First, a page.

The Scope Of Intellectual Property Rights and their Interface with Competition Law and Policy: Divergent Paths to the Same Goal?
AbstractIn this paper, we look at the interface between competition law and policy and intellectual property rights (IPRs) and we draw attention to a number of specific issues which have arisen in recent years and some of the conflicting costs and benefits of IPRs for competition (mainly in the context of sequential innovation) and economic efficiency. We show that if competition policy and IPRs are complementary means of promoting innovation, technical progress and economic growth to the benefit of consumers, these common goals, however, are pursued by different instruments Thus, a balance between these two different instruments, apparently in conflict, has to be found. In particular, we consider the extent to which competition law should impinge on the use of rights once granted and we examine whether and to what extent competition policies should consider the question of incentives for innovation is a key aspect of evaluating the competitive effects of IPRs licences.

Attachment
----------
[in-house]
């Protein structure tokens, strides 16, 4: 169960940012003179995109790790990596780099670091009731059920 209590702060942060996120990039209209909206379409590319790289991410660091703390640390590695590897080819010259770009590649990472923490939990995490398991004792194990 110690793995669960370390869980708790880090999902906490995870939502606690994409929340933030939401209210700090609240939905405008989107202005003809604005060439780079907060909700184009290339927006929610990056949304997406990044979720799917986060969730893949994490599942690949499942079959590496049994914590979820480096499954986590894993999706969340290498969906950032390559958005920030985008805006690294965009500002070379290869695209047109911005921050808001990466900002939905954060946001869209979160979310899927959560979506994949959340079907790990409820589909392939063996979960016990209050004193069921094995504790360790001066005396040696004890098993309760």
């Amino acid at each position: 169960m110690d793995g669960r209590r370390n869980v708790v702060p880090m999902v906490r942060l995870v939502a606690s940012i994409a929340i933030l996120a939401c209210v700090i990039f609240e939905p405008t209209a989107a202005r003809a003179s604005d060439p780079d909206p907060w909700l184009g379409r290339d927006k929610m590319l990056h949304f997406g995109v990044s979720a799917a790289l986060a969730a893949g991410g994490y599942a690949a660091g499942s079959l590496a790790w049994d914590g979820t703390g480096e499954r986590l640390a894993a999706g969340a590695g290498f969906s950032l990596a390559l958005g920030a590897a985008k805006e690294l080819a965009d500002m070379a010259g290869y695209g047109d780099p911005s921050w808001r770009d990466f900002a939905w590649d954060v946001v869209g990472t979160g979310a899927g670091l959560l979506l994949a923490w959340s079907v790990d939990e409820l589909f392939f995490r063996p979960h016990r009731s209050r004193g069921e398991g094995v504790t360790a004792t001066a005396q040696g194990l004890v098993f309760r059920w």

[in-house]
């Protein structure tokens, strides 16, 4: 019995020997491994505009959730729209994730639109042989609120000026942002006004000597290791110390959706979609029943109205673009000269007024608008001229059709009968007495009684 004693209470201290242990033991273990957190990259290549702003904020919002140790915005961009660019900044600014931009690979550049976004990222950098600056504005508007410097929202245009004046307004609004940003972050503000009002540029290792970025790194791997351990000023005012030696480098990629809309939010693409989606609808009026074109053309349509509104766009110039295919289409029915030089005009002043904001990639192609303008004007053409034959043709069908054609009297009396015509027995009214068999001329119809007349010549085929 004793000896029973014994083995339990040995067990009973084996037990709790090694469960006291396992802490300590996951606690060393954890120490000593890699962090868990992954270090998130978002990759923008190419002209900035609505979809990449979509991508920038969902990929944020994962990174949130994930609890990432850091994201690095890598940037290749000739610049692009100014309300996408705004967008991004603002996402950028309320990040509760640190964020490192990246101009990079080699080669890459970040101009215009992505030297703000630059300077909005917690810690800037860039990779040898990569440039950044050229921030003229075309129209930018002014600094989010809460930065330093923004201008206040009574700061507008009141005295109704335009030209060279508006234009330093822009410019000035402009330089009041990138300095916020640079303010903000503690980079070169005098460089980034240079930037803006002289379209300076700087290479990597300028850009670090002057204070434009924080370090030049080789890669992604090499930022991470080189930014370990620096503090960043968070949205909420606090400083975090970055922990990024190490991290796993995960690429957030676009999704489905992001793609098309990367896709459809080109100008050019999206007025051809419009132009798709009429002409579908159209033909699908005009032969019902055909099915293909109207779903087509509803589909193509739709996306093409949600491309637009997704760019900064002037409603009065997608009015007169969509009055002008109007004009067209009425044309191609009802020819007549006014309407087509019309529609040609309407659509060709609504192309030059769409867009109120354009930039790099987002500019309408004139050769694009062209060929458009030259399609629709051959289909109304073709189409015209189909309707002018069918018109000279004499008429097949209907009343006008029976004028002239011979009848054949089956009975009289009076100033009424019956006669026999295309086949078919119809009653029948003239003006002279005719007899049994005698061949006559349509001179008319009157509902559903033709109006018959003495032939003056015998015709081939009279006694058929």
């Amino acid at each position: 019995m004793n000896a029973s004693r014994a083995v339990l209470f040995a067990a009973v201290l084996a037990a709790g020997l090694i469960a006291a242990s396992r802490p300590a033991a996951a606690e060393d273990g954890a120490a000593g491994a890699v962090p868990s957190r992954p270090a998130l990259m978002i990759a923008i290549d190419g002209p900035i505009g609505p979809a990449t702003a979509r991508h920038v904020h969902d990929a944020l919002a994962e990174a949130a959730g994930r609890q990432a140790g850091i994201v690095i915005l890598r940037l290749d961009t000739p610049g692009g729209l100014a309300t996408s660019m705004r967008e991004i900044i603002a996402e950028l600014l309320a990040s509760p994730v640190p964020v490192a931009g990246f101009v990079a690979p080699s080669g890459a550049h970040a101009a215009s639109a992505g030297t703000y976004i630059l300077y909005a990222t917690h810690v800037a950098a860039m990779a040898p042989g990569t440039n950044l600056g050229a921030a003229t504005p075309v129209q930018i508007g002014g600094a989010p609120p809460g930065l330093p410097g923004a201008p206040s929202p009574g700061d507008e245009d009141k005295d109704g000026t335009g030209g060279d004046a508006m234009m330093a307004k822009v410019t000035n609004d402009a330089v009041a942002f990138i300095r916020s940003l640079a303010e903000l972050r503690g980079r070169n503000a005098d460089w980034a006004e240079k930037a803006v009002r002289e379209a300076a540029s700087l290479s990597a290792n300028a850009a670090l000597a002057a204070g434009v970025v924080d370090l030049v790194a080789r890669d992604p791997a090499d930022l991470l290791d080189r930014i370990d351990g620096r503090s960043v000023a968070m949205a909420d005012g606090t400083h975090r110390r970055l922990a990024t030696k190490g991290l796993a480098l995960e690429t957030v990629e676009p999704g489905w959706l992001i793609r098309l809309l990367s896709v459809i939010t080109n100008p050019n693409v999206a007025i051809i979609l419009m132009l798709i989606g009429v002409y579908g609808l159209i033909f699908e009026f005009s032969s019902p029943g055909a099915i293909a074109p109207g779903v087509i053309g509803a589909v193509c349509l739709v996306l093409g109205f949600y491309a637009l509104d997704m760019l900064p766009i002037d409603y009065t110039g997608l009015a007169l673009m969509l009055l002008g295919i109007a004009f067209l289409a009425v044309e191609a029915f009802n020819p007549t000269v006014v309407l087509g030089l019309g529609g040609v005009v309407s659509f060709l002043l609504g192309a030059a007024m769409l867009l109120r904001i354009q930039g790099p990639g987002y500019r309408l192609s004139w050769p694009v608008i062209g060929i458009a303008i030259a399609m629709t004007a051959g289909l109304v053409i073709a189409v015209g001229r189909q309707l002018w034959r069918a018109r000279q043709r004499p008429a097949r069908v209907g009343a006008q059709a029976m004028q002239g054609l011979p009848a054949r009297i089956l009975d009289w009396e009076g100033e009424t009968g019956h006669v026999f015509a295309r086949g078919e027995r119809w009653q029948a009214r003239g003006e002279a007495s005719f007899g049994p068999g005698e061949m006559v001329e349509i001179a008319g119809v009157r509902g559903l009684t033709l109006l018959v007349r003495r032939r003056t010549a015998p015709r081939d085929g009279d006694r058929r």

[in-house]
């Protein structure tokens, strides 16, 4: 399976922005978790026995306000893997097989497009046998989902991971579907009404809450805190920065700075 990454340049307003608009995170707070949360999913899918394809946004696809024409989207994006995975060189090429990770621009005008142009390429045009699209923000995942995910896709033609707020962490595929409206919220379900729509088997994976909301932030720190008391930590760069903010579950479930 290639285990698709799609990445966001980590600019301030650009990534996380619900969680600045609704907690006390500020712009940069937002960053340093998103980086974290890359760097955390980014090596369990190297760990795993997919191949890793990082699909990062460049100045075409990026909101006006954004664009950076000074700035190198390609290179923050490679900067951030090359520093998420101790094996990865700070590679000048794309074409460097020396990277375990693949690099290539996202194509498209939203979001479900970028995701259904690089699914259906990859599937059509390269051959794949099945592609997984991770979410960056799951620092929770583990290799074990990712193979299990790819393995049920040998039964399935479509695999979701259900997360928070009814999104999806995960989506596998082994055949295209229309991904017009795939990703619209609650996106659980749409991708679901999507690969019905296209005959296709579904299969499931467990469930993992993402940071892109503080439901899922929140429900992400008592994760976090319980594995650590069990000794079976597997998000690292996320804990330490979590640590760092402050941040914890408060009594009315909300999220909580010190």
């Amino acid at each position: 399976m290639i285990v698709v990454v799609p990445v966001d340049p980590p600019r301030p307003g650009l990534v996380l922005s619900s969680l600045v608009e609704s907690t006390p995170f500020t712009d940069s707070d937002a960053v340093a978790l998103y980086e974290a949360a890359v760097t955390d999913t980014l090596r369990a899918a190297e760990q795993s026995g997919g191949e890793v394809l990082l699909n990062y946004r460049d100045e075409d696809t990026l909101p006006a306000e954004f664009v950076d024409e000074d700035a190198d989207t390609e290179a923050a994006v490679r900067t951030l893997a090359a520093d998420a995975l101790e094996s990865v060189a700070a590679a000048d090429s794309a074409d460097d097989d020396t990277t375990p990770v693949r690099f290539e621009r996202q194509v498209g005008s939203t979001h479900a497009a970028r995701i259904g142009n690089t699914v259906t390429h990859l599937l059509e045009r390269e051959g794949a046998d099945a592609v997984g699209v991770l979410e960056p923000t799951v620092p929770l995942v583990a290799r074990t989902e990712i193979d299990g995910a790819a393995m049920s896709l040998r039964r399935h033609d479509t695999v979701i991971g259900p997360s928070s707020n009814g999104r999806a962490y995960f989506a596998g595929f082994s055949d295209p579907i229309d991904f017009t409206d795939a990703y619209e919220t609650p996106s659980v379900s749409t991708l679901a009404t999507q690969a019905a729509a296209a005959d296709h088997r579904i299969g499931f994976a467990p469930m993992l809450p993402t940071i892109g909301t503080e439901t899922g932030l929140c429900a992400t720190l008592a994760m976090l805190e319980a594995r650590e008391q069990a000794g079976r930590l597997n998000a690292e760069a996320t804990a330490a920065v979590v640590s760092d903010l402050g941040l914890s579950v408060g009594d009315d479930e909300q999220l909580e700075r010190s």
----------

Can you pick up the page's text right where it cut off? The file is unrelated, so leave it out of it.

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Bibliographic InfoArticle provided by Taylor & Francis Journals in its journal Economics of Innovation and New Technology.
Volume (Year): 11 (2002)
Issue (Month): 2 ()
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